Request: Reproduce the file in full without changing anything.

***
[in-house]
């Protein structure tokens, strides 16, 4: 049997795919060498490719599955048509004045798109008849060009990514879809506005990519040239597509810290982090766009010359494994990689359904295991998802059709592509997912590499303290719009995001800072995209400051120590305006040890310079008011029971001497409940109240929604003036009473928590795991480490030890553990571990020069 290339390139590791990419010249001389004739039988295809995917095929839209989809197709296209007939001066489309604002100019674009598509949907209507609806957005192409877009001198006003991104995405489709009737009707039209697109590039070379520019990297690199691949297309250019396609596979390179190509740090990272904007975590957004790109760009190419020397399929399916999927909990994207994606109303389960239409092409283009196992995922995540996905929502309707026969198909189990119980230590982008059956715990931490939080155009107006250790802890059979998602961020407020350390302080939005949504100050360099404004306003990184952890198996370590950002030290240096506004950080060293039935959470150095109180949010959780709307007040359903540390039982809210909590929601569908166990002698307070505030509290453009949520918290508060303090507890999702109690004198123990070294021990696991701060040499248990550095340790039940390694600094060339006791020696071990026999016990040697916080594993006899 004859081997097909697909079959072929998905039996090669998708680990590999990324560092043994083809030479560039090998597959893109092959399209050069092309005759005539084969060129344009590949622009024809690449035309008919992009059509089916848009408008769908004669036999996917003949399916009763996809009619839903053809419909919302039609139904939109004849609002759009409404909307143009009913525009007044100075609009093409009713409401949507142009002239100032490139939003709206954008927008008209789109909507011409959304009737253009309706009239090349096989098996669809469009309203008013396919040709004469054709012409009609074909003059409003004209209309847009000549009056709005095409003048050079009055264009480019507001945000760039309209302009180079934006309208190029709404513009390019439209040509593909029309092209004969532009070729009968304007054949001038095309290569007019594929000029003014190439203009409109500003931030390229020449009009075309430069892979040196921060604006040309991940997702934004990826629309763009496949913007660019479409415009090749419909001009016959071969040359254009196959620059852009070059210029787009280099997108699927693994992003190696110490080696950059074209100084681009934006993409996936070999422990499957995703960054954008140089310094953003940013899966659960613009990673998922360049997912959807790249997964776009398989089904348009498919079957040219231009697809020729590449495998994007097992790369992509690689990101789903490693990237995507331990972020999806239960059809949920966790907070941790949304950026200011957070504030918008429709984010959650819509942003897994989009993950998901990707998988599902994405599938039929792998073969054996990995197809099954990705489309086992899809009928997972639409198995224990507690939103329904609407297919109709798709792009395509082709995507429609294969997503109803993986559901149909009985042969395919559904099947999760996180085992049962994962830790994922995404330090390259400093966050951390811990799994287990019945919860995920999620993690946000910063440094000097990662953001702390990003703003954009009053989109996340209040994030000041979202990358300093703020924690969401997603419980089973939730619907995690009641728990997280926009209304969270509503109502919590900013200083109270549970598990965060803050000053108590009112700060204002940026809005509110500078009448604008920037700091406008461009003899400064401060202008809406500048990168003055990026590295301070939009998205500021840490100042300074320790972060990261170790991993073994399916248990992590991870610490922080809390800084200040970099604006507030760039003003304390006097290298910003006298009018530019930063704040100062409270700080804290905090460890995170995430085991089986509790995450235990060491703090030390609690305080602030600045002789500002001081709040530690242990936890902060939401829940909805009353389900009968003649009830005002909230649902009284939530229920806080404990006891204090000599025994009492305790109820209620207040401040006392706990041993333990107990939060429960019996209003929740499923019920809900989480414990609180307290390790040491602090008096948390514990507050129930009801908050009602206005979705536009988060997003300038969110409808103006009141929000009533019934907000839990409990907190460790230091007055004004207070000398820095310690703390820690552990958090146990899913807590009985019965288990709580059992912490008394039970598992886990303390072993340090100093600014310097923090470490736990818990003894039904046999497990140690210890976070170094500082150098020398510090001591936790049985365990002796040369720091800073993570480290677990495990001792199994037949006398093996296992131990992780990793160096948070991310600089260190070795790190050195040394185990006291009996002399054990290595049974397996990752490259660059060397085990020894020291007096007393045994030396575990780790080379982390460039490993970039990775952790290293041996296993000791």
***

[in-house]
């Protein structure tokens, strides 16, 4: 049997795919060498490719599955048509004045798109008849060009990514879809506005990519040239597509810290982090766009010359494994990689359904295991998802059709592509997912590499303290719009995001800072995209400051120590305006040890310079008011029971001497409940109240929604003036009473928590795991480490030890553990571990020069 290339390139590791990419010249001389004739039988295809995917095929839209989809197709296209007939001066489309604002100019674009598509949907209507609806957005192409877009001198006003991104995405489709009737009707039209697109590039070379520019990297690199691949297309250019396609596979390179190509740090990272904007975590957004790109760009190419020397399929399916999927909990994207994606109303389960239409092409283009196992995922995540996905929502309707026969198909189990119980230590982008059956715990931490939080155009107006250790802890059979998602961020407020350390302080939005949504100050360099404004306003990184952890198996370590950002030290240096506004950080060293039935959470150095109180949010959780709307007040359903540390039982809210909590929601569908166990002698307070505030509290453009949520918290508060303090507890999702109690004198123990070294021990696991701060040499248990550095340790039940390694600094060339006791020696071990026999016990040697916080594993006899 004859081997097909697909079959072929998905039996090669998708680990590999990324560092043994083809030479560039090998597959893109092959399209050069092309005759005539084969060129344009590949622009024809690449035309008919992009059509089916848009408008769908004669036999996917003949399916009763996809009619839903053809419909919302039609139904939109004849609002759009409404909307143009009913525009007044100075609009093409009713409401949507142009002239100032490139939003709206954008927008008209789109909507011409959304009737253009309706009239090349096989098996669809469009309203008013396919040709004469054709012409009609074909003059409003004209209309847009000549009056709005095409003048050079009055264009480019507001945000760039309209302009180079934006309208190029709404513009390019439209040509593909029309092209004969532009070729009968304007054949001038095309290569007019594929000029003014190439203009409109500003931030390229020449009009075309430069892979040196921060604006040309991940997702934004990826629309763009496949913007660019479409415009090749419909001009016959071969040359254009196959620059852009070059210029787009280099997108699927693994992003190696110490080696950059074209100084681009934006993409996936070999422990499957995703960054954008140089310094953003940013899966659960613009990673998922360049997912959807790249997964776009398989089904348009498919079957040219231009697809020729590449495998994007097992790369992509690689990101789903490693990237995507331990972020999806239960059809949920966790907070941790949304950026200011957070504030918008429709984010959650819509942003897994989009993950998901990707998988599902994405599938039929792998073969054996990995197809099954990705489309086992899809009928997972639409198995224990507690939103329904609407297919109709798709792009395509082709995507429609294969997503109803993986559901149909009985042969395919559904099947999760996180085992049962994962830790994922995404330090390259400093966050951390811990799994287990019945919860995920999620993690946000910063440094000097990662953001702390990003703003954009009053989109996340209040994030000041979202990358300093703020924690969401997603419980089973939730619907995690009641728990997280926009209304969270509503109502919590900013200083109270549970598990965060803050000053108590009112700060204002940026809005509110500078009448604008920037700091406008461009003899400064401060202008809406500048990168003055990026590295301070939009998205500021840490100042300074320790972060990261170790991993073994399916248990992590991870610490922080809390800084200040970099604006507030760039003003304390006097290298910003006298009018530019930063704040100062409270700080804290905090460890995170995430085991089986509790995450235990060491703090030390609690305080602030600045002789500002001081709040530690242990936890902060939401829940909805009353389900009968003649009830005002909230649902009284939530229920806080404990006891204090000599025994009492305790109820209620207040401040006392706990041993333990107990939060429960019996209003929740499923019920809900989480414990609180307290390790040491602090008096948390514990507050129930009801908050009602206005979705536009988060997003300038969110409808103006009141929000009533019934907000839990409990907190460790230091007055004004207070000398820095310690703390820690552990958090146990899913807590009985019965288990709580059992912490008394039970598992886990303390072993340090100093600014310097923090470490736990818990003894039904046999497990140690210890976070170094500082150098020398510090001591936790049985365990002796040369720091800073993570480290677990495990001792199994037949006398093996296992131990992780990793160096948070991310600089260190070795790190050195040394185990006291009996002399054990290595049974397996990752490259660059060397085990020894020291007096007393045994030396575990780790080379982390460039490993970039990775952790290293041996296993000791």